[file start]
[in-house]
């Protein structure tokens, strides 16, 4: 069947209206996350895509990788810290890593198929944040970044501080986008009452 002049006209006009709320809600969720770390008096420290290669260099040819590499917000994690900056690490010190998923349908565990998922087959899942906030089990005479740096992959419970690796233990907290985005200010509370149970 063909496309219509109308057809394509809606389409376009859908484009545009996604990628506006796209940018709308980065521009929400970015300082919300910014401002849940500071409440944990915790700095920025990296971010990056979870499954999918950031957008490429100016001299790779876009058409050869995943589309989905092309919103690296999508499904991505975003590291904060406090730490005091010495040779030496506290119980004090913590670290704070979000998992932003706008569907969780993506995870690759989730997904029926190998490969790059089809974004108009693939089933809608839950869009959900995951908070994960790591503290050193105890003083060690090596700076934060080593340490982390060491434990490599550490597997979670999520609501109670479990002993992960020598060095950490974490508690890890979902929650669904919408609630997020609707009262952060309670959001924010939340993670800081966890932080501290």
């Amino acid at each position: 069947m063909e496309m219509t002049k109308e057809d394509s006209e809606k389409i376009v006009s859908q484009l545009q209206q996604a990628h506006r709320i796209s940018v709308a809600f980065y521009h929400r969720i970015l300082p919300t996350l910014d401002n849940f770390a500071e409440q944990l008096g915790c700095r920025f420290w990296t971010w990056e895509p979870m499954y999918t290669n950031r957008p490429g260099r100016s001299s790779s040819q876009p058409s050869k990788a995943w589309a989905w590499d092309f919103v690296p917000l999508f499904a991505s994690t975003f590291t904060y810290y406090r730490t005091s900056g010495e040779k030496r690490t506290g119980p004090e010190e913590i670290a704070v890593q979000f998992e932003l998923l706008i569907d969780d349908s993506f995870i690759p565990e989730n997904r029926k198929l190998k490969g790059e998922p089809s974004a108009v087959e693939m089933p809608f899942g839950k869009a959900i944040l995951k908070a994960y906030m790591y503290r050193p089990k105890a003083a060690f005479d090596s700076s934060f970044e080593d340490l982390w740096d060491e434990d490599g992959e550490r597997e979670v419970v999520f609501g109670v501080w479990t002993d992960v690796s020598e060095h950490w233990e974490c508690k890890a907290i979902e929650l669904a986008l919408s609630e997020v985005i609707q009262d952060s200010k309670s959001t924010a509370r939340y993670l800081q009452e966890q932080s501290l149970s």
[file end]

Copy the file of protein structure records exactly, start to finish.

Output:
[in-house]
């Protein structure tokens, strides 16, 4: 069947209206996350895509990788810290890593198929944040970044501080986008009452 002049006209006009709320809600969720770390008096420290290669260099040819590499917000994690900056690490010190998923349908565990998922087959899942906030089990005479740096992959419970690796233990907290985005200010509370149970 063909496309219509109308057809394509809606389409376009859908484009545009996604990628506006796209940018709308980065521009929400970015300082919300910014401002849940500071409440944990915790700095920025990296971010990056979870499954999918950031957008490429100016001299790779876009058409050869995943589309989905092309919103690296999508499904991505975003590291904060406090730490005091010495040779030496506290119980004090913590670290704070979000998992932003706008569907969780993506995870690759989730997904029926190998490969790059089809974004108009693939089933809608839950869009959900995951908070994960790591503290050193105890003083060690090596700076934060080593340490982390060491434990490599550490597997979670999520609501109670479990002993992960020598060095950490974490508690890890979902929650669904919408609630997020609707009262952060309670959001924010939340993670800081966890932080501290």
């Amino acid at each position: 069947m063909e496309m219509t002049k109308e057809d394509s006209e809606k389409i376009v006009s859908q484009l545009q209206q996604a990628h506006r709320i796209s940018v709308a809600f980065y521009h929400r969720i970015l300082p919300t996350l910014d401002n849940f770390a500071e409440q944990l008096g915790c700095r920025f420290w990296t971010w990056e895509p979870m499954y999918t290669n950031r957008p490429g260099r100016s001299s790779s040819q876009p058409s050869k990788a995943w589309a989905w590499d092309f919103v690296p917000l999508f499904a991505s994690t975003f590291t904060y810290y406090r730490t005091s900056g010495e040779k030496r690490t506290g119980p004090e010190e913590i670290a704070v890593q979000f998992e932003l998923l706008i569907d969780d349908s993506f995870i690759p565990e989730n997904r029926k198929l190998k490969g790059e998922p089809s974004a108009v087959e693939m089933p809608f899942g839950k869009a959900i944040l995951k908070a994960y906030m790591y503290r050193p089990k105890a003083a060690f005479d090596s700076s934060f970044e080593d340490l982390w740096d060491e434990d490599g992959e550490r597997e979670v419970v999520f609501g109670v501080w479990t002993d992960v690796s020598e060095h950490w233990e974490c508690k890890a907290i979902e929650l669904a986008l919408s609630e997020v985005i609707q009262d952060s200010k309670s959001t924010a509370r939340y993670l800081q009452e966890q932080s501290l149970s």